Mortgage  Question?
What is a Mortgage Service Release Premium?

What is a mortgage service release premium and who pays for it?

Michael Jensen
, Mortgage and Finance Guru
Edited by Harry Jensen

A small portion of your mortgage rate (typically .250% to .375%) goes to the company that services your loan.  The company that services your mortgage collects the monthly payment, makes sure you pay your property taxes and homeowners insurance on time, answers any questions you have about your loan and manages the overall relationship with the borrower. From the borrower's standpoint, your loan servicer is the company you make your mortgage payment to and contact if issues arise with your loan.

In some cases lenders sell the right to service a mortgage (and usually the mortgage itself) to another company. The lender that sells the servicing rights to a mortgage receives a fee called a service release premium.  The lender that sells the servicing rights receives a fee because that lender is foregoing the servicing revenue from that mortgage as the borrower makes his or her monthly payments going forward.  The lender that acquires the servicing rights pays the service release premium and receives the servicing revenue for that mortgage until the loan is paid off or the rights are sold to a different servicer.

The service release premium is a one-time fee paid to the lender that sells the servicing rights and is typically 1.25% to 1.75% of the loan amount, depending on when the rights are sold and other loan terms including the mortgage rate and program.  For example, for a $100,000 mortgage, the service release premium is approximately $1,250 to $1,750.  Because the service release premium is a percentage of your loan, the higher your mortgage amount, the higher the premium.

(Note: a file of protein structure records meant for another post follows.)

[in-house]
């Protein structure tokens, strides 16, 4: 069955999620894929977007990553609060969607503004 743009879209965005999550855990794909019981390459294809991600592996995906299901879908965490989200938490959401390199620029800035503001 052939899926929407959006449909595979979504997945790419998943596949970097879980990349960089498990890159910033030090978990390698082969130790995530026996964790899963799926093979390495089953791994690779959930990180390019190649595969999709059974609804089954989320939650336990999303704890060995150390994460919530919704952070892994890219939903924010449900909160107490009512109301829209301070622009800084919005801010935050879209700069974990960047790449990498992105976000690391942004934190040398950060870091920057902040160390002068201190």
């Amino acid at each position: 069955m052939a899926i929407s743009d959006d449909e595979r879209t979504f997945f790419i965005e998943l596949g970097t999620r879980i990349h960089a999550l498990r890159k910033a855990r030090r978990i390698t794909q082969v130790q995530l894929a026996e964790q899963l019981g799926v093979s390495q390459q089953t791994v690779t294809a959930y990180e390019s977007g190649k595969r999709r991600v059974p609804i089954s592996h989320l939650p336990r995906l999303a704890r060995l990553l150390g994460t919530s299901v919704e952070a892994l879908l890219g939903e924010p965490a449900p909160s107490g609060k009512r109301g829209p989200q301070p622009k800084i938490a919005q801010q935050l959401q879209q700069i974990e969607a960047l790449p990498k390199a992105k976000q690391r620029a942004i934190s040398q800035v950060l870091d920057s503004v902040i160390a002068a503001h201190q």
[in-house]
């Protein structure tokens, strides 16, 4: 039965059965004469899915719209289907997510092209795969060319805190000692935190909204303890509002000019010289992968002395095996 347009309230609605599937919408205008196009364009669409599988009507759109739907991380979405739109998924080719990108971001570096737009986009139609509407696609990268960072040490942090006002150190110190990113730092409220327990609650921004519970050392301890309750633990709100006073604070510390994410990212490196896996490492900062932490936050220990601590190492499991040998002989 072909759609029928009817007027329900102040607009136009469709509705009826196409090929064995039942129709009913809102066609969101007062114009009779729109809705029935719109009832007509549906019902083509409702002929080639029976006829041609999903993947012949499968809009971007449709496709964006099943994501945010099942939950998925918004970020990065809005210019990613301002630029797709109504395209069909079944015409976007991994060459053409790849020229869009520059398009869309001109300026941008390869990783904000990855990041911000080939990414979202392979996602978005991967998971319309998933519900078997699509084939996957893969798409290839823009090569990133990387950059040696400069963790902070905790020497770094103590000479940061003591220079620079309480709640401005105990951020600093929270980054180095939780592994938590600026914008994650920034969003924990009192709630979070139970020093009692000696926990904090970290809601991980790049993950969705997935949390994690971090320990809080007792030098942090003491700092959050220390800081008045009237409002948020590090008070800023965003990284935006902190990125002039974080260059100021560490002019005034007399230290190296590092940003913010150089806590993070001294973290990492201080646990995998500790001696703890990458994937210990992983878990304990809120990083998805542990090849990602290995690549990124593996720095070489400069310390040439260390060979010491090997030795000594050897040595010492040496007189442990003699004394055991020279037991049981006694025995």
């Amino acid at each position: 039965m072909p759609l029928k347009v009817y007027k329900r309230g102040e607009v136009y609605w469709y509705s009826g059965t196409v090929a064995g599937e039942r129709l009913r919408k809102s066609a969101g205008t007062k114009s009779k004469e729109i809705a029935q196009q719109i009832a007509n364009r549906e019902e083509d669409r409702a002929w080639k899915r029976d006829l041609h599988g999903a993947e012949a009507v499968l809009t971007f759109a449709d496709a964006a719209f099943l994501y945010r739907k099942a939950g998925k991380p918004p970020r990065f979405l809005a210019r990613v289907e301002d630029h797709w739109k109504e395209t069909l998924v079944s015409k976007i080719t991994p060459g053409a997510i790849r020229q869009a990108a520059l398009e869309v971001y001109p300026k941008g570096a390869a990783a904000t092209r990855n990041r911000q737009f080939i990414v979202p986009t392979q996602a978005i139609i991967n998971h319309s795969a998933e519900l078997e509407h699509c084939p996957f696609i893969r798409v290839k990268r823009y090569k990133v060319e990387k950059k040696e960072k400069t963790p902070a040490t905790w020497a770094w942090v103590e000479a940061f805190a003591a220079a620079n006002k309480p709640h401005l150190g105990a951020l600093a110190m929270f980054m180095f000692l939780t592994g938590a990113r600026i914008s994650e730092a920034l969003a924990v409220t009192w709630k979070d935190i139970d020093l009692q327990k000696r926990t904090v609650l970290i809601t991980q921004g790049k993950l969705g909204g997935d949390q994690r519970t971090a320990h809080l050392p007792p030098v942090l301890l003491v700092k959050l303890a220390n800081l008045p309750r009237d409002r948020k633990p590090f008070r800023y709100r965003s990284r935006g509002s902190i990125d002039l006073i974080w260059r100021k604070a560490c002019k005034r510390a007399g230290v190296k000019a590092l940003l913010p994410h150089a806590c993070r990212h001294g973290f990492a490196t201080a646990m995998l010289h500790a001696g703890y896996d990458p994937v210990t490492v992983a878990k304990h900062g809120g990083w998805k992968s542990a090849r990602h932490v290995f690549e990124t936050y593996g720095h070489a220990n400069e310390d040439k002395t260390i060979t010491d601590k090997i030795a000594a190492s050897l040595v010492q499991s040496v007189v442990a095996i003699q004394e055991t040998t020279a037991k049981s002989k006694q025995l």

The lender that acquires the servicing rights to a mortgage pays the service release premium.  It is important to emphasize that the borrower does not pay the service release premium.  Mortgages with higher interest rates and fees, however, typically have higher service release premiums so in some ways the borrower indirectly pays for it.  On the other hand, the lower your mortgage rate relative to current market interest rates when you obtained your loan, the lower the premium.  Despite this dynamic, because the borrower does not directly pay the service release premium, lenders typically will not disclose the figure to borrowers.

Please note that selling a mortgage or servicing rights is done without the borrower's knowledge or permission and you usually only learn that your loan has been sold when your new servicer contacts you.  Additionally, you are not required to pay any additional fees when your mortgage or servicing rights are sold even though the lender pays the service release premium when your loan is transferred.

In short, as long as you continue to make monthly payment on time to the correct servicer, your mortgage being sold or the servicing rights being transferred should have minimal impact on you.  Your mortgage rate, monthly payment and other loan terms do not change when your loan or servicing rights are sold.

Finally, now that you understand how a mortgage service release premium works, you also understand how lenders make money off of "no cost" mortgages.  The answer is that the lender sells the mortgage and collects the service release premium.  Because "no cost" mortgages typically have higher mortgage rates, the lender receives a higher service release premium when it sells the loan.  This is why "no cost" mortgages are good for lenders but not always for borrowers.  


“Mortgage Servicing Rules.”  CFPB.  Consumer Financial Protection Bureau, 2018.  Web.

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About the author
Michael Jensen, Mortgage and Finance Guru

Michael is the co-founder of FREEandCLEAR. Michael possesses extensive knowledge about mortgages and finance and has been writing about mortgages for nearly a decade. His work has been featured in leading national and industry publications. More about Michael

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